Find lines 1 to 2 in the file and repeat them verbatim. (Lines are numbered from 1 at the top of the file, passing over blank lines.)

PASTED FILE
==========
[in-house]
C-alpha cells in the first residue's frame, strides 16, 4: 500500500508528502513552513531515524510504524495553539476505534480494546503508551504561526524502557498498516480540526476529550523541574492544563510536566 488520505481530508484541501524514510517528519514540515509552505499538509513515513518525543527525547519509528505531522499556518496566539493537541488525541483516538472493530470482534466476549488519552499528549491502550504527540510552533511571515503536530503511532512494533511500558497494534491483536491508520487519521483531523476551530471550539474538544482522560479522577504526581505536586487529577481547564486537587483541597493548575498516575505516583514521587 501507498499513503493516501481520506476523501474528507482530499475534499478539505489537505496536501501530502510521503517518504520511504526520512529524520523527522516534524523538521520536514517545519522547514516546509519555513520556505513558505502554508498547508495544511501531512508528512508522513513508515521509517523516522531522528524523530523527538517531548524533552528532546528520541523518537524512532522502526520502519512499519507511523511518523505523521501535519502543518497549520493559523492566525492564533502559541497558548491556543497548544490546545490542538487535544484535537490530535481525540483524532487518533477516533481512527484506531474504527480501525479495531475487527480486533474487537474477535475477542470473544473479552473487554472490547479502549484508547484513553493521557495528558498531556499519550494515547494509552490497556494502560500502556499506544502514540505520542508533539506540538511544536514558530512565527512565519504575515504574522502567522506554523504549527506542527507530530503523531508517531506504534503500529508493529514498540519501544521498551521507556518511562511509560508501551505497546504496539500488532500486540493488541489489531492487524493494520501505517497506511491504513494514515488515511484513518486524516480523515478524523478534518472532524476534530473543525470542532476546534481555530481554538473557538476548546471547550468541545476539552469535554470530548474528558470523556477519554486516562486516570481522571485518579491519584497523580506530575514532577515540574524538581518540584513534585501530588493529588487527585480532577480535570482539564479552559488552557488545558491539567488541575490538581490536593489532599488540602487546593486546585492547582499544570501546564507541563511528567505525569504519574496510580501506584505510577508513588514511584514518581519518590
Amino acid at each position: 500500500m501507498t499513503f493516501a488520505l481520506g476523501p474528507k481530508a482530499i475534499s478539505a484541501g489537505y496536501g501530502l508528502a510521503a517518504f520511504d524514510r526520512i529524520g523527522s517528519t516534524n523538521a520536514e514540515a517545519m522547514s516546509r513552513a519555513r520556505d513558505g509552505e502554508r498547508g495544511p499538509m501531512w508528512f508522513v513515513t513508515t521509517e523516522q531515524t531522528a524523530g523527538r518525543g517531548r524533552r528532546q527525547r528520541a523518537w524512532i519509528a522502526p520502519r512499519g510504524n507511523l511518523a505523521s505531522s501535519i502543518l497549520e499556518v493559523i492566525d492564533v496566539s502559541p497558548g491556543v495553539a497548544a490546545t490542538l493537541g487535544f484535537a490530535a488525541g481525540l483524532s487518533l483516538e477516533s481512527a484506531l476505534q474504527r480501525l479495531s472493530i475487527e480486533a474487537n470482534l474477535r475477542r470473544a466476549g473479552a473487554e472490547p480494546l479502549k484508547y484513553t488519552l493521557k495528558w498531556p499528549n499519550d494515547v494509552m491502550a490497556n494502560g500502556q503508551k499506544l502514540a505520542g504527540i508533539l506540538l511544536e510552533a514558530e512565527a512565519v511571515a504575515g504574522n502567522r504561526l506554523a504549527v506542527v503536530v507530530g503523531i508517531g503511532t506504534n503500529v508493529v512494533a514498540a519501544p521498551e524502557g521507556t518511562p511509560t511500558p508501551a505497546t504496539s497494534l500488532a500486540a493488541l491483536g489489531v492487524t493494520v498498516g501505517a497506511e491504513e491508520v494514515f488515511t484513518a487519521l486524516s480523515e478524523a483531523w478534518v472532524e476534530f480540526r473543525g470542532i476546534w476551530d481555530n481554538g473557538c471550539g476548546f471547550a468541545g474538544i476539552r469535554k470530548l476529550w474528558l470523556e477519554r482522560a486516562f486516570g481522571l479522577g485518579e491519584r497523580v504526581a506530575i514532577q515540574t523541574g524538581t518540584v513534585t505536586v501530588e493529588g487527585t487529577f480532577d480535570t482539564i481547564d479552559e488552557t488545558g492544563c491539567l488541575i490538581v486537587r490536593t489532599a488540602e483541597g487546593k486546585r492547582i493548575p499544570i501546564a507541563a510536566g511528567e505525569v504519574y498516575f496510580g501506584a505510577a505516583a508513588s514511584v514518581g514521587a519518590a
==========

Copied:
[in-house]
C-alpha cells in the first residue's frame, strides 16, 4: 500500500508528502513552513531515524510504524495553539476505534480494546503508551504561526524502557498498516480540526476529550523541574492544563510536566 488520505481530508484541501524514510517528519514540515509552505499538509513515513518525543527525547519509528505531522499556518496566539493537541488525541483516538472493530470482534466476549488519552499528549491502550504527540510552533511571515503536530503511532512494533511500558497494534491483536491508520487519521483531523476551530471550539474538544482522560479522577504526581505536586487529577481547564486537587483541597493548575498516575505516583514521587 501507498499513503493516501481520506476523501474528507482530499475534499478539505489537505496536501501530502510521503517518504520511504526520512529524520523527522516534524523538521520536514517545519522547514516546509519555513520556505513558505502554508498547508495544511501531512508528512508522513513508515521509517523516522531522528524523530523527538517531548524533552528532546528520541523518537524512532522502526520502519512499519507511523511518523505523521501535519502543518497549520493559523492566525492564533502559541497558548491556543497548544490546545490542538487535544484535537490530535481525540483524532487518533477516533481512527484506531474504527480501525479495531475487527480486533474487537474477535475477542470473544473479552473487554472490547479502549484508547484513553493521557495528558498531556499519550494515547494509552490497556494502560500502556499506544502514540505520542508533539506540538511544536514558530512565527512565519504575515504574522502567522506554523504549527506542527507530530503523531508517531506504534503500529508493529514498540519501544521498551521507556518511562511509560508501551505497546504496539500488532500486540493488541489489531492487524493494520501505517497506511491504513494514515488515511484513518486524516480523515478524523478534518472532524476534530473543525470542532476546534481555530481554538473557538476548546471547550468541545476539552469535554470530548474528558470523556477519554486516562486516570481522571485518579491519584497523580506530575514532577515540574524538581518540584513534585501530588493529588487527585480532577480535570482539564479552559488552557488545558491539567488541575490538581490536593489532599488540602487546593486546585492547582499544570501546564507541563511528567505525569504519574496510580501506584505510577508513588514511584514518581519518590